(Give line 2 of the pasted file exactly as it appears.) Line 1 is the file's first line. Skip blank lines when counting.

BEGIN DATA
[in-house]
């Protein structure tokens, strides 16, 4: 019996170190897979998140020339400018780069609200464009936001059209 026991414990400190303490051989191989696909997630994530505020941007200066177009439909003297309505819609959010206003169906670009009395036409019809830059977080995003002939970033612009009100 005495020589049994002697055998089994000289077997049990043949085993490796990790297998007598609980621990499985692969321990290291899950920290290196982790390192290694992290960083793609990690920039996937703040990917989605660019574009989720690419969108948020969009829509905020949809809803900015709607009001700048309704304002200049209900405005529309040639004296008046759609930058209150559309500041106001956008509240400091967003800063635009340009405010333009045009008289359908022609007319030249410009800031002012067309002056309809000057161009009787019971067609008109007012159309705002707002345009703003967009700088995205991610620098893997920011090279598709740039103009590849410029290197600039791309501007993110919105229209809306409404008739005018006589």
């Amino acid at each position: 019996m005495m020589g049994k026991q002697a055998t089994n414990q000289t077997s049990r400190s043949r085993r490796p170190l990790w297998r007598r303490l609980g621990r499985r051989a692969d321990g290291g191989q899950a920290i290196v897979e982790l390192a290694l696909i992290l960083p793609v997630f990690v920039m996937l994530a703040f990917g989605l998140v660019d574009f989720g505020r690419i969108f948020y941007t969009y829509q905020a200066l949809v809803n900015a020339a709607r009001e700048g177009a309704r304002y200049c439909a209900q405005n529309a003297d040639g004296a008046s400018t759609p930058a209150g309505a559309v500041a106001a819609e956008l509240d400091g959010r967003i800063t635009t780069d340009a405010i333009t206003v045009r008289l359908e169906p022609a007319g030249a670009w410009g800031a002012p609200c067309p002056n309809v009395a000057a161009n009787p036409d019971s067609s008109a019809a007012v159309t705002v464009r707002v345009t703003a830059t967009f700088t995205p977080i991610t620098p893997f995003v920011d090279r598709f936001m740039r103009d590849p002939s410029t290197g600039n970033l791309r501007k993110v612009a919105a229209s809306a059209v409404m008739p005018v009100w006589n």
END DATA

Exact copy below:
């Protein structure tokens, strides 16, 4: 019996170190897979998140020339400018780069609200464009936001059209 026991414990400190303490051989191989696909997630994530505020941007200066177009439909003297309505819609959010206003169906670009009395036409019809830059977080995003002939970033612009009100 005495020589049994002697055998089994000289077997049990043949085993490796990790297998007598609980621990499985692969321990290291899950920290290196982790390192290694992290960083793609990690920039996937703040990917989605660019574009989720690419969108948020969009829509905020949809809803900015709607009001700048309704304002200049209900405005529309040639004296008046759609930058209150559309500041106001956008509240400091967003800063635009340009405010333009045009008289359908022609007319030249410009800031002012067309002056309809000057161009009787019971067609008109007012159309705002707002345009703003967009700088995205991610620098893997920011090279598709740039103009590849410029290197600039791309501007993110919105229209809306409404008739005018006589």